Oysters ~ The Local Flavor
Our west-coast oyster, C. gigas, is cultivated in various
bays and inlets from Canada to California, and like so
many other delicious gifts of nature, takes on a distinct
flavor in each location along with a new name.
Fortunately, exceptionally delicious west-coast oysters are
expertly farmed locally.
These gems are loaded with beneficial nutrients and flavors akin to the freshness of cucumber and melon, buttery richness, and the balancing mineral qualities of the sea.
In Tomales Bay, stiff pillow-shaped metal mesh bags
suspended in the water above the bay floor contain and house the oysters that filter the water of algae and other nutrients for food as they grow to maturity. This constant filtering is beneficial to the ecosystems in these bays, making aquaculture of oysters and other mollusks, like clams and mussels, a very good thing.
Continuous monitoring of the waters to ensure healthful conditions for consumption is ongoing, and the careful tending of the oyster beds, harvesting and selecting leave little if any negative impact on the bay environment.
Whether they'll be served up ice-cold or gently cooked,
oysters are best eaten when as fresh as possible.
Once you've brought your oysters home, store them in the refrigerator cup-side down and covered with a damp cloth
with some ice on top.
Tips: Before you shuck your oysters, put them into the freezer for ten minutes to get them nice and cold and to slightly relax them, making them easier to open.
Safety first! Much care goes into bringing us oysters that are safe to eat, so let's please shuck them with safety in mind. A dense rubberized canvas glove is ideal protection for the hand. A nice thick absorbent cloth atop a solid, stable surface works as well, and using the proper tool, an oyster knife, is also a safety must.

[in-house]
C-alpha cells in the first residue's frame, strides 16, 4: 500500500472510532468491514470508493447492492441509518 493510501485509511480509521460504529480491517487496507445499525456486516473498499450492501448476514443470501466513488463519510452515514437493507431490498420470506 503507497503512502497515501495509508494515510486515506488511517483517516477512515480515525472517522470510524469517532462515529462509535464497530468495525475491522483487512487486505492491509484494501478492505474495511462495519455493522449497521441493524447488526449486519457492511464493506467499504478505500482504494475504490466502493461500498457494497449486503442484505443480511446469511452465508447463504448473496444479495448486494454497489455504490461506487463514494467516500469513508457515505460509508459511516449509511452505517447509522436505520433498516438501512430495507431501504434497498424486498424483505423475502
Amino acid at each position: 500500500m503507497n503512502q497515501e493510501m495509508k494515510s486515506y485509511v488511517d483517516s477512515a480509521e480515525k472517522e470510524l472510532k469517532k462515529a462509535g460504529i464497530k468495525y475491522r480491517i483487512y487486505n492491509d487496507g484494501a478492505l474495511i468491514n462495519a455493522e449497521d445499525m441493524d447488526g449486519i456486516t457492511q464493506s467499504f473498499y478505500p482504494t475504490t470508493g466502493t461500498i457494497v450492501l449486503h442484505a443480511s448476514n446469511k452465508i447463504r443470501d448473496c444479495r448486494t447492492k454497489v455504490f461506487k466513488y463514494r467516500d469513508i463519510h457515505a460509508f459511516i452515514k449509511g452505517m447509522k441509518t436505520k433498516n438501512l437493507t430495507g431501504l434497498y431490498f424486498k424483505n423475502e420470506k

1. Place the cup-side down oyster firmly into the palm of your gloved hand or onto a stable surface into a thick folded cloth. Carefully, with a controlled pressure, insert the knife tip into the hinged end of the oyster, no more than half an inch. Twist the knife as you gently pop the hinge and pry the oyster open.
2. With the tip of the knife against the "ceiling" of the oyster, swing the knife to the side, as you continue to gently twist and pry the oyster open. Now smoothly slice along the "ceiling" surface of the top shell, thus cutting through the adductor muscle that holds the bottom shell to the top shell, and really opening the oyster.
3. Discard the top shell, clean away any shell fragments that may have spilled into the cup, and quickly wipe your knife if it's dirty.
4. Cut the adductor muscle from the "floor" surface of the bottom shell. Gently insert the blade's tip flatly below the adductor muscle and scrape the bottom shell, cutting the muscle and freeing the tender, plump oyster.
Oysters are served so well in so many ways, from purely plain to accompanied by a range of enhancements from lemon juice to cocktail sauce. Enjoy!
One possible accompaniment is Mignonette:
- 1/4 cup white wine
- 1/4 cup champagne vinegar
- 1 minced shallot
- black pepper
Macerate the shallot in the champagne vinegar for 15 minutes, then combine the rest. A simple splash on an ice cold oyster will do beautifully.